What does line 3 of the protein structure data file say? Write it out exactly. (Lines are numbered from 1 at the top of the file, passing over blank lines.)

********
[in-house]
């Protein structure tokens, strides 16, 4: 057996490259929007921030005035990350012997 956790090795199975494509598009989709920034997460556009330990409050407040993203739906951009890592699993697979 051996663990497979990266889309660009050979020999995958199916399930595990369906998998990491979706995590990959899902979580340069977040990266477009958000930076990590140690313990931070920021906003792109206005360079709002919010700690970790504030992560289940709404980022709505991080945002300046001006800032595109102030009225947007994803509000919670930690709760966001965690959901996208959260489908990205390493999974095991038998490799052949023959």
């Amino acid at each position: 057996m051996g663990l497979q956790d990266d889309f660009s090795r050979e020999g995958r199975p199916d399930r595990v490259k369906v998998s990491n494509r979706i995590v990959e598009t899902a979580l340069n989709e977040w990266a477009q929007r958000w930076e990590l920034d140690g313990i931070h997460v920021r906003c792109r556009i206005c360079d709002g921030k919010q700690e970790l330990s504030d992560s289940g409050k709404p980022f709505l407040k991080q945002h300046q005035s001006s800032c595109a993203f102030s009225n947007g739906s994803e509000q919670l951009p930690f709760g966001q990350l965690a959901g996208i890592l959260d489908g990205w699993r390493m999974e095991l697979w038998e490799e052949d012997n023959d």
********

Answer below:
């Amino acid at each position: 057996m051996g663990l497979q956790d990266d889309f660009s090795r050979e020999g995958r199975p199916d399930r595990v490259k369906v998998s990491n494509r979706i995590v990959e598009t899902a979580l340069n989709e977040w990266a477009q929007r958000w930076e990590l920034d140690g313990i931070h997460v920021r906003c792109r556009i206005c360079d709002g921030k919010q700690e970790l330990s504030d992560s289940g409050k709404p980022f709505l407040k991080q945002h300046q005035s001006s800032c595109a993203f102030s009225n947007g739906s994803e509000q919670l951009p930690f709760g966001q990350l965690a959901g996208i890592l959260d489908g990205w699993r390493m999974e095991l697979w038998e490799e052949d012997n023959d």